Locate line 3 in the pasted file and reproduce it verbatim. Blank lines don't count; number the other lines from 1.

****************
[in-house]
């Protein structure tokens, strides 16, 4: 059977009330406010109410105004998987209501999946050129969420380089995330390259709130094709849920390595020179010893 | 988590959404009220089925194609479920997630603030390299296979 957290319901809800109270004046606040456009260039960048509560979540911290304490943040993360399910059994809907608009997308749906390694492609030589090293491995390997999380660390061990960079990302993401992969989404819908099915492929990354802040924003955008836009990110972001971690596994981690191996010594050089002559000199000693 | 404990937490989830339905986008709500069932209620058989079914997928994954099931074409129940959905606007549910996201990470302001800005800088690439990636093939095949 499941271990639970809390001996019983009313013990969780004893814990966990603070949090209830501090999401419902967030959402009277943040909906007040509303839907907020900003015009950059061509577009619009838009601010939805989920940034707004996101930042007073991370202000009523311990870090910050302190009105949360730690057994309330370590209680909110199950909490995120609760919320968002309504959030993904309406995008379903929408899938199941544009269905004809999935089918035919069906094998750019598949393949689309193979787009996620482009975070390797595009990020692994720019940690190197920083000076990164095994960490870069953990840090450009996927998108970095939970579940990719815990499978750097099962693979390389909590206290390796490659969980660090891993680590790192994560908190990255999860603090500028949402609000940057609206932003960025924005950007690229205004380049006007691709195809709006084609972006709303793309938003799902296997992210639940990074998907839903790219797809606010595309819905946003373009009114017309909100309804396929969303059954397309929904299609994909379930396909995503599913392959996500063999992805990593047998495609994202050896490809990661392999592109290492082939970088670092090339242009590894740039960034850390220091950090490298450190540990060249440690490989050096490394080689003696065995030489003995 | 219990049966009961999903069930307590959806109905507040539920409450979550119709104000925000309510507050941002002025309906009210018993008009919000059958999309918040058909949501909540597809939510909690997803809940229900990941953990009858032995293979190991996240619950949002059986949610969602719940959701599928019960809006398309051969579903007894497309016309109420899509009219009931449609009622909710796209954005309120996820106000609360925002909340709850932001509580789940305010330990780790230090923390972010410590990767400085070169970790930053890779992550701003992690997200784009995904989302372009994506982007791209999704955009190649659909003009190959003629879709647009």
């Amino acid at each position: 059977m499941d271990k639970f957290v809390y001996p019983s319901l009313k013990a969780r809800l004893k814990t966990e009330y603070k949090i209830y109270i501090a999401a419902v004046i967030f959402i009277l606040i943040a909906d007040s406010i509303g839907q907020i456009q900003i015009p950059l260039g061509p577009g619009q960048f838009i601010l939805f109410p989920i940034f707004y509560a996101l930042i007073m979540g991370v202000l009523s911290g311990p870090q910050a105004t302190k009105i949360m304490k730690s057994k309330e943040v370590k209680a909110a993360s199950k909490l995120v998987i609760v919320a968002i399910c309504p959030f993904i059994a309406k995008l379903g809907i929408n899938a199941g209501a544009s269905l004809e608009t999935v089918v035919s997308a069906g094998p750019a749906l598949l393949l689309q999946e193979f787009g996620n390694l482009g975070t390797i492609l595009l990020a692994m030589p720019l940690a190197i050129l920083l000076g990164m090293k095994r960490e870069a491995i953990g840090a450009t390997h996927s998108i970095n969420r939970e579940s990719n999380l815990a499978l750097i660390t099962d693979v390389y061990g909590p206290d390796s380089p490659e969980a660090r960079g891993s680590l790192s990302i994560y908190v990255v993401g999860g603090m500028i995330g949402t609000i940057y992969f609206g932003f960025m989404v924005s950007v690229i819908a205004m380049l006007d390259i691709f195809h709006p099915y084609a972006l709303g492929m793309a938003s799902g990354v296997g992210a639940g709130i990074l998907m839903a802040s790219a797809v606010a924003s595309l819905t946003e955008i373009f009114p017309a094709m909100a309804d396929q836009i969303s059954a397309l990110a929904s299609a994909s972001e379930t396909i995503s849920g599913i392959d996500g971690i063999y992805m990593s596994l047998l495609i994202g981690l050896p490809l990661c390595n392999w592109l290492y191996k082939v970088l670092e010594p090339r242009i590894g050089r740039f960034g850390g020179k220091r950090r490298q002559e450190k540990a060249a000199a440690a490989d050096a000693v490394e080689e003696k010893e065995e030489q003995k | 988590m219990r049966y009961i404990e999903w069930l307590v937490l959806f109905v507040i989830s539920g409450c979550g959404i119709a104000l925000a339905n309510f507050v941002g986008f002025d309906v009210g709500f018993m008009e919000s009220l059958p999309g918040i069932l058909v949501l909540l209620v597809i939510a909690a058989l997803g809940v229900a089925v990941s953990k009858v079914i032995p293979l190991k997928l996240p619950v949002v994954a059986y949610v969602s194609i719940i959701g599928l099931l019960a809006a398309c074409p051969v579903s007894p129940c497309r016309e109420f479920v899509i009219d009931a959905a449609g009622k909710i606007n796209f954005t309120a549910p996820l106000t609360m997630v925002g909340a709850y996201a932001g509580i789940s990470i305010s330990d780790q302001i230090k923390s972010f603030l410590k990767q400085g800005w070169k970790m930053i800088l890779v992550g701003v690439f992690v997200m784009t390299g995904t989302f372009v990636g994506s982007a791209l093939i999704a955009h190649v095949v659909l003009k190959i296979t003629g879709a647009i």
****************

């Amino acid at each position: 059977m499941d271990k639970f957290v809390y001996p019983s319901l009313k013990a969780r809800l004893k814990t966990e009330y603070k949090i209830y109270i501090a999401a419902v004046i967030f959402i009277l606040i943040a909906d007040s406010i509303g839907q907020i456009q900003i015009p950059l260039g061509p577009g619009q960048f838009i601010l939805f109410p989920i940034f707004y509560a996101l930042i007073m979540g991370v202000l009523s911290g311990p870090q910050a105004t302190k009105i949360m304490k730690s057994k309330e943040v370590k209680a909110a993360s199950k909490l995120v998987i609760v919320a968002i399910c309504p959030f993904i059994a309406k995008l379903g809907i929408n899938a199941g209501a544009s269905l004809e608009t999935v089918v035919s997308a069906g094998p750019a749906l598949l393949l689309q999946e193979f787009g996620n390694l482009g975070t390797i492609l595009l990020a692994m030589p720019l940690a190197i050129l920083l000076g990164m090293k095994r960490e870069a491995i953990g840090a450009t390997h996927s998108i970095n969420r939970e579940s990719n999380l815990a499978l750097i660390t099962d693979v390389y061990g909590p206290d390796s380089p490659e969980a660090r960079g891993s680590l790192s990302i994560y908190v990255v993401g999860g603090m500028i995330g949402t609000i940057y992969f609206g932003f960025m989404v924005s950007v690229i819908a205004m380049l006007d390259i691709f195809h709006p099915y084609a972006l709303g492929m793309a938003s799902g990354v296997g992210a639940g709130i990074l998907m839903a802040s790219a797809v606010a924003s595309l819905t946003e955008i373009f009114p017309a094709m909100a309804d396929q836009i969303s059954a397309l990110a929904s299609a994909s972001e379930t396909i995503s849920g599913i392959d996500g971690i063999y992805m990593s596994l047998l495609i994202g981690l050896p490809l990661c390595n392999w592109l290492y191996k082939v970088l670092e010594p090339r242009i590894g050089r740039f960034g850390g020179k220091r950090r490298q002559e450190k540990a060249a000199a440690a490989d050096a000693v490394e080689e003696k010893e065995e030489q003995k | 988590m219990r049966y009961i404990e999903w069930l307590v937490l959806f109905v507040i989830s539920g409450c979550g959404i119709a104000l925000a339905n309510f507050v941002g986008f002025d309906v009210g709500f018993m008009e919000s009220l059958p999309g918040i069932l058909v949501l909540l209620v597809i939510a909690a058989l997803g809940v229900a089925v990941s953990k009858v079914i032995p293979l190991k997928l996240p619950v949002v994954a059986y949610v969602s194609i719940i959701g599928l099931l019960a809006a398309c074409p051969v579903s007894p129940c497309r016309e109420f479920v899509i009219d009931a959905a449609g009622k909710i606007n796209f954005t309120a549910p996820l106000t609360m997630v925002g909340a709850y996201a932001g509580i789940s990470i305010s330990d780790q302001i230090k923390s972010f603030l410590k990767q400085g800005w070169k970790m930053i800088l890779v992550g701003v690439f992690v997200m784009t390299g995904t989302f372009v990636g994506s982007a791209l093939i999704a955009h190649v095949v659909l003009k190959i296979t003629g879709a647009i």